Stability of antioxidant vitamins in commercial vitamin supplements

  • Lucile Tiemi Abe-Matsumoto University of São Paulo, School of Public Health, Nutrition Department
  • Geni Rodrigues Sampaio University of São Paulo, School of Public Health, Nutrition Department
  • Deborah Helena Markowicz Bastos University of São Paulo, School of Public Health, Nutrition Department
Keywords: Supplements/stability, Vitamins A, E, C/concentration

Abstract

The stability of vitamins A, E, and C was determined in 12 brands of vitamin supplements over a 12-month storage period. The variations in concentrations of these vitamins across three different batches of five brands were measured. Vitamins A and E was determined by HPLC method, and vitamin C was measured by using potentiometric titration. All samples for stability studies were maintained at room temperature and protected from light. Measurements were carried out in the first semester of the expiration date and then every six months up to 12 months of storage. After this period, only one sample showed no significant decrease in vitamin A and E concentrations in relation to the concentrations measured at the beginning of the study. The concentration of vitamin C showed no significant decrease in 50% of the samples after 6 months of storage, although after 12 months, 92% had significant losses in concentration. The analysis of the different batches showed significant variations in the vitamin levels, which do not seem to be significant for inspection purposes considering the tolerance outlined in the legislation. Overfortification of vitamin supplements during manufacture seems to be required, but the additional amount of supplementation will depend on each sample.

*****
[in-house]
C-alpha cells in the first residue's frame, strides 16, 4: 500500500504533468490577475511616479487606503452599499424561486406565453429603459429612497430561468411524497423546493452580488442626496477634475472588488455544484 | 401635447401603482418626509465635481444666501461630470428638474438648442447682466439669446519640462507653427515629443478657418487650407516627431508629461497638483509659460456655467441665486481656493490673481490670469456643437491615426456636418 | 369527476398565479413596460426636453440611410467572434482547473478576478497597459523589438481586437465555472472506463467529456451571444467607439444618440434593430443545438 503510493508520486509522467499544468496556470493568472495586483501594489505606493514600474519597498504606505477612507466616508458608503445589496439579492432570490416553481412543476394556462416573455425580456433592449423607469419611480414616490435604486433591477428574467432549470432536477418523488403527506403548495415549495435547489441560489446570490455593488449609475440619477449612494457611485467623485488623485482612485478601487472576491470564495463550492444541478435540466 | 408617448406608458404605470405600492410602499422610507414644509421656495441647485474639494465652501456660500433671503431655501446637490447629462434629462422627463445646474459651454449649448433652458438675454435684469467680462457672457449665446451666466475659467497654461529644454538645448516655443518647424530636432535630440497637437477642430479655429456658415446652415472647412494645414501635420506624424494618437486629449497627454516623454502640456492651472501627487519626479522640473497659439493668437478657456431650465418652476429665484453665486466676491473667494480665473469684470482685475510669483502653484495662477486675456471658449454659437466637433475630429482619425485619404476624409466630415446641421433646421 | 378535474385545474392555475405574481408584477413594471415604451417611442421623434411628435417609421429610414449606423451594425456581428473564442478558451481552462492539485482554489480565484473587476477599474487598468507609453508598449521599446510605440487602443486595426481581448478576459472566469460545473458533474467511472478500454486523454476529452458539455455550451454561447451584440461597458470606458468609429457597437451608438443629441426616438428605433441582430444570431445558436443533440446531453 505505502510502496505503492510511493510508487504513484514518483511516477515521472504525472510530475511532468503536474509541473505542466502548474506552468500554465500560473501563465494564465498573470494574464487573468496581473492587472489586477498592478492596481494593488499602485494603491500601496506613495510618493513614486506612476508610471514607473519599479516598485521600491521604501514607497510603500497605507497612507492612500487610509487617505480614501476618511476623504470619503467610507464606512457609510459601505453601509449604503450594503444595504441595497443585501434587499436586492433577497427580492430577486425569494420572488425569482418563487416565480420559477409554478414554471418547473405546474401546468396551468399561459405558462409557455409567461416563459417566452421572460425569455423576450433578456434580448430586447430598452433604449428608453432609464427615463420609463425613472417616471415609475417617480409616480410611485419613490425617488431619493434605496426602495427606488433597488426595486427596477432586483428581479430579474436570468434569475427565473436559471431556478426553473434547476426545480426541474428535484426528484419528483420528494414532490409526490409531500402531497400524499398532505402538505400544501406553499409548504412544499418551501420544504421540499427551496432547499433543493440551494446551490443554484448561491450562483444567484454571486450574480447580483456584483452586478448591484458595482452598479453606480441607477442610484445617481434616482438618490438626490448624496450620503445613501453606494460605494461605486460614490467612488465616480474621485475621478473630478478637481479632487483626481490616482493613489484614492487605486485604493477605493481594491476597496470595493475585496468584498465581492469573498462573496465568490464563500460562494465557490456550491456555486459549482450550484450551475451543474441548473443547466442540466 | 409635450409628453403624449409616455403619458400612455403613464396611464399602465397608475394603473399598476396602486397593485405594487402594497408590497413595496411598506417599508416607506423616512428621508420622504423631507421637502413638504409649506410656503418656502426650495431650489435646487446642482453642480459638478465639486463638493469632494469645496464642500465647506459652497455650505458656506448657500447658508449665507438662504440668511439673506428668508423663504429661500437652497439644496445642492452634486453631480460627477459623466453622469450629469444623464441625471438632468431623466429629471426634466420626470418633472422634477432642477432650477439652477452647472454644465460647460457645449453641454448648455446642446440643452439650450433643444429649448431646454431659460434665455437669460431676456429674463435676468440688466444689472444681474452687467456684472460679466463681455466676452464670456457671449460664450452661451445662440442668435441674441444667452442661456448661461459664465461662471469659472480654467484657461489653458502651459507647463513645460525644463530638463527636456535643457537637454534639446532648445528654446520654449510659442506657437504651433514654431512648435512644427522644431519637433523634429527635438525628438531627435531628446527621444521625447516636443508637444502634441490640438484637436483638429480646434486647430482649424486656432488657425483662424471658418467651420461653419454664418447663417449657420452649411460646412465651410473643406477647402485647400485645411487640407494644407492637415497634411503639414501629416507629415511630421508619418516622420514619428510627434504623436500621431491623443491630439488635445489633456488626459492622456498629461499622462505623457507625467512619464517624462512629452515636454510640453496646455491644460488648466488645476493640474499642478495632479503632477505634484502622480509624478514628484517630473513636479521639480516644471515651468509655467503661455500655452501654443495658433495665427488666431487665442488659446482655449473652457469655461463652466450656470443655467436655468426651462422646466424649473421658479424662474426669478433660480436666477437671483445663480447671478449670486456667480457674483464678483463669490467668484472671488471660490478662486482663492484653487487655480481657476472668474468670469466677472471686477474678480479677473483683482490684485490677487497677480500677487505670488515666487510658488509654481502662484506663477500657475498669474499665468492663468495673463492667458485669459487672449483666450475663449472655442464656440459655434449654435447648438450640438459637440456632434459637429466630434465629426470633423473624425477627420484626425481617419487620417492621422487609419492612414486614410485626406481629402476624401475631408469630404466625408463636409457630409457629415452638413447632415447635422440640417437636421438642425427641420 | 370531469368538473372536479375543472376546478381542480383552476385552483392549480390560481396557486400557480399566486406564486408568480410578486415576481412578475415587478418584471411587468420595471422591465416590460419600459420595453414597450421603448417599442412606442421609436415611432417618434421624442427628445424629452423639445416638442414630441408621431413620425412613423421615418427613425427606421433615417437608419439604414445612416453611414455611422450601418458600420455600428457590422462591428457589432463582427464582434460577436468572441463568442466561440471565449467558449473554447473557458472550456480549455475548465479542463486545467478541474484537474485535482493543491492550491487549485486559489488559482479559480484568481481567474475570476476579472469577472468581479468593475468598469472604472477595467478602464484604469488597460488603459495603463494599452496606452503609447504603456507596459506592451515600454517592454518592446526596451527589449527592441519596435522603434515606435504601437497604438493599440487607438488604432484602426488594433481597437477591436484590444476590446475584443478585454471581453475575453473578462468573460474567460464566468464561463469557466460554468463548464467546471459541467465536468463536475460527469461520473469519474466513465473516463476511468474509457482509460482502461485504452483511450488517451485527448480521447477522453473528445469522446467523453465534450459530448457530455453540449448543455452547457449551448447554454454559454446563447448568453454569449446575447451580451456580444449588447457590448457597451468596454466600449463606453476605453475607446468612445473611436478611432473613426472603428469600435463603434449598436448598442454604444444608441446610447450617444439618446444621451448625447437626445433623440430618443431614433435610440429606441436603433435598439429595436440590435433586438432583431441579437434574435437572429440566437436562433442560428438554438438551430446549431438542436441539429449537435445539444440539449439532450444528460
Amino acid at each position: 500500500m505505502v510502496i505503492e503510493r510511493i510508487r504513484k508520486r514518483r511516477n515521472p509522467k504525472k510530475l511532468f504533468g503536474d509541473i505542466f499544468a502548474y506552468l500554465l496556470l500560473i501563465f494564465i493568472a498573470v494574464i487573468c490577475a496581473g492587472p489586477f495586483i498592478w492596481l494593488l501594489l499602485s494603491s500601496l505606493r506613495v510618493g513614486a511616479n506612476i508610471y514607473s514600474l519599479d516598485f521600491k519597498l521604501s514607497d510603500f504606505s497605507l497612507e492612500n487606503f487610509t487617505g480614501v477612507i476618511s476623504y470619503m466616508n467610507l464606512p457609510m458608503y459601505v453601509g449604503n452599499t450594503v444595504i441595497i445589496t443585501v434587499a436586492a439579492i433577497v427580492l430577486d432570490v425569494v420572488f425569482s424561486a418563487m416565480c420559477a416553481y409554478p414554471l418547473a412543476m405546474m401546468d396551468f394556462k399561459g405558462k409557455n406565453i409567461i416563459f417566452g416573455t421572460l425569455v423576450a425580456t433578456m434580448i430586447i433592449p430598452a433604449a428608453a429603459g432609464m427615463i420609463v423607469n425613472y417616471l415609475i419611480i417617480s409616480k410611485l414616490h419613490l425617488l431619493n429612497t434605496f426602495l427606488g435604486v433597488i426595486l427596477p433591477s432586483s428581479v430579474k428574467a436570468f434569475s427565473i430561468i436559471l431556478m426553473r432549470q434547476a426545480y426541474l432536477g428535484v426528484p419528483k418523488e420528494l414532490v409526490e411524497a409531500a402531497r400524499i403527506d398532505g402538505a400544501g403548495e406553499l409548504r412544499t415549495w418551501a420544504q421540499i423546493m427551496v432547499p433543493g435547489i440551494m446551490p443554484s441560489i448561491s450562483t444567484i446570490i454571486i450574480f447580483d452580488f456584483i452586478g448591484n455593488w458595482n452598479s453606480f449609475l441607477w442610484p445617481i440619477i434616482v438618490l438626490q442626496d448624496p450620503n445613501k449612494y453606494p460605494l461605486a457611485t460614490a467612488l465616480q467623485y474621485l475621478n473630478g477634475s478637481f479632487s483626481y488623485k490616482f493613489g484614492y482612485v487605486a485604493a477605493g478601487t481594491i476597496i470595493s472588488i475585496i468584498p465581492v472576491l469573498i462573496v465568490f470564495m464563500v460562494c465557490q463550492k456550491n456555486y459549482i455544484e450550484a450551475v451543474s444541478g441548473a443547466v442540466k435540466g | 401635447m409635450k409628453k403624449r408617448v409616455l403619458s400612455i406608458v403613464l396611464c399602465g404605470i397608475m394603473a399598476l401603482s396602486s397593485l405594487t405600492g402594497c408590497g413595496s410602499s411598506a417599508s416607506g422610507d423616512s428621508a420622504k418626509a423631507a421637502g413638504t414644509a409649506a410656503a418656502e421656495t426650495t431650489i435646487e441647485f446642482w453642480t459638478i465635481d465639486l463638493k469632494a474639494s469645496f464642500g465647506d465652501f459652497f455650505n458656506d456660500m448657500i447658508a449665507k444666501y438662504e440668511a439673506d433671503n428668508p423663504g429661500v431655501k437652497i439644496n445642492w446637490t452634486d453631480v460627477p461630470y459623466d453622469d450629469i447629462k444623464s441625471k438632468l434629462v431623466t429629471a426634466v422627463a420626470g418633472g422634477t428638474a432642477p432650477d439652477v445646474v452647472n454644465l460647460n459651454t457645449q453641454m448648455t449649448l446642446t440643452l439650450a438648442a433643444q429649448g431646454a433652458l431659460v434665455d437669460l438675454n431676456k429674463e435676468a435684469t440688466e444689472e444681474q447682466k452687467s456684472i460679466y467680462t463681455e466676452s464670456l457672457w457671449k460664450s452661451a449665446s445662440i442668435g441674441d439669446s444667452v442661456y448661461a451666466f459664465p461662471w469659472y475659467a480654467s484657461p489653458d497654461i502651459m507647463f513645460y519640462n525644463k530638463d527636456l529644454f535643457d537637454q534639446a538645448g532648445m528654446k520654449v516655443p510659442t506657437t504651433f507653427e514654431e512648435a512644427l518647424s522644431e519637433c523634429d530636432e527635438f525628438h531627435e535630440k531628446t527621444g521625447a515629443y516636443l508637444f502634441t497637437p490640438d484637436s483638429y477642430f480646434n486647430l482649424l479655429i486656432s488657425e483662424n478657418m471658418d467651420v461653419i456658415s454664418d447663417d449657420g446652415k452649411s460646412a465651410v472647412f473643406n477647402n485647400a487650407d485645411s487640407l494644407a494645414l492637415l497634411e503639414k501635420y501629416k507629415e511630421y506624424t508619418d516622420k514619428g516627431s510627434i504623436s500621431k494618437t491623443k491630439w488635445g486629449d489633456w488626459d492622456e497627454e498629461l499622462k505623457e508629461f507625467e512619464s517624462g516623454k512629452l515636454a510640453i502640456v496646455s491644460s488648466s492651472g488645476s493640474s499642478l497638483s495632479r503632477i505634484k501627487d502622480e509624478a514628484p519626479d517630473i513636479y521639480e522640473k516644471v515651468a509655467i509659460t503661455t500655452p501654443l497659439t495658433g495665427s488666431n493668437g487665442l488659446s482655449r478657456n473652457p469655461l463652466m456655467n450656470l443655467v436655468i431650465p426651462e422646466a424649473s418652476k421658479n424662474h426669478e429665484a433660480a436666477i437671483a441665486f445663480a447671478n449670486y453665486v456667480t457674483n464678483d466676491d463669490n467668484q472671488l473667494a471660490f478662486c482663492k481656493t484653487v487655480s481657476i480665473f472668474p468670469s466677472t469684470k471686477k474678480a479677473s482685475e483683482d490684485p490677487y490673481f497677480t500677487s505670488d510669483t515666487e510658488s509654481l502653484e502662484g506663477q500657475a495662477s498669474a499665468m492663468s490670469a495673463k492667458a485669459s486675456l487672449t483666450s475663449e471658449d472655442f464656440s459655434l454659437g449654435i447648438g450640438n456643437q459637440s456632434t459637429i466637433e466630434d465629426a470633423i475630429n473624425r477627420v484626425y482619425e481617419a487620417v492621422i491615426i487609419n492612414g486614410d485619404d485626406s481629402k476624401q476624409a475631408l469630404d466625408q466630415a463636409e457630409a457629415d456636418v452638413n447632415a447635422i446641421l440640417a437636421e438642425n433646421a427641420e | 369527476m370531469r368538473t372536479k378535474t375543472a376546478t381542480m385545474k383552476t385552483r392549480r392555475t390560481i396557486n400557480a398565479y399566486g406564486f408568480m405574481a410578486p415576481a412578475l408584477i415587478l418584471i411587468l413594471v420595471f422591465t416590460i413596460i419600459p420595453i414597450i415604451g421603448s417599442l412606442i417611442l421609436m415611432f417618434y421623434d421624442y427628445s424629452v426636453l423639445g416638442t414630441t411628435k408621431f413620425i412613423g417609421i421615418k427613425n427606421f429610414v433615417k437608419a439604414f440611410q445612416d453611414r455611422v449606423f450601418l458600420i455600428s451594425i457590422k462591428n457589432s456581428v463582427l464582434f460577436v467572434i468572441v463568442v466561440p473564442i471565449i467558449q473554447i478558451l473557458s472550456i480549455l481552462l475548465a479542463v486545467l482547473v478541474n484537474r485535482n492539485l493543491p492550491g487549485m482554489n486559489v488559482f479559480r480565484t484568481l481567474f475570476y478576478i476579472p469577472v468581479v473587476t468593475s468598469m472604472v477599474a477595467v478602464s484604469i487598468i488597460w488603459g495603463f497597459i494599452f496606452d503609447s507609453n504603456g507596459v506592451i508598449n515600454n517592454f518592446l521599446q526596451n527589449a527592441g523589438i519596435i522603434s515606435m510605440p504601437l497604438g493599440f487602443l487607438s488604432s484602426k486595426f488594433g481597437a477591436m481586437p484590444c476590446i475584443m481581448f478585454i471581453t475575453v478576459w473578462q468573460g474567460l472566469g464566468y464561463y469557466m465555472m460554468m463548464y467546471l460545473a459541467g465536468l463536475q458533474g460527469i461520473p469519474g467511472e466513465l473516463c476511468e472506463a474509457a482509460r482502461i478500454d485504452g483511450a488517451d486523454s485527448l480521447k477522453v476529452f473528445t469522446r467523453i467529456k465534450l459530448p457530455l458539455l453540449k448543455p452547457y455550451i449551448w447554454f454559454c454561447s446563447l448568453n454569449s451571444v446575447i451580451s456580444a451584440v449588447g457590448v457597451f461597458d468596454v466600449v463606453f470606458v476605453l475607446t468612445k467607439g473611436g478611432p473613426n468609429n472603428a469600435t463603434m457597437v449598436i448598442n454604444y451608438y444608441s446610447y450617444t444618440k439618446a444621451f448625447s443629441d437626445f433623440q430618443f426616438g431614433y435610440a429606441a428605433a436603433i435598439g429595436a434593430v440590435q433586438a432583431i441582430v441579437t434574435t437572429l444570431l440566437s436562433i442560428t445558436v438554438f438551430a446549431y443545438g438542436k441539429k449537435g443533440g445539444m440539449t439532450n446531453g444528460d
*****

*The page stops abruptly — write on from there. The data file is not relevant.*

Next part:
Downloads

Download data is not yet available.
Published
2018-12-20
How to Cite
Abe-Matsumoto, L., Sampaio, G., & Bastos, D. (2018). Stability of antioxidant vitamins in commercial vitamin supplements. Brazilian Journal of Pharmaceutical Sciences, 54(4), e17700. https://doi.org/10.1590/s2175-97902018000417700
Section
Articles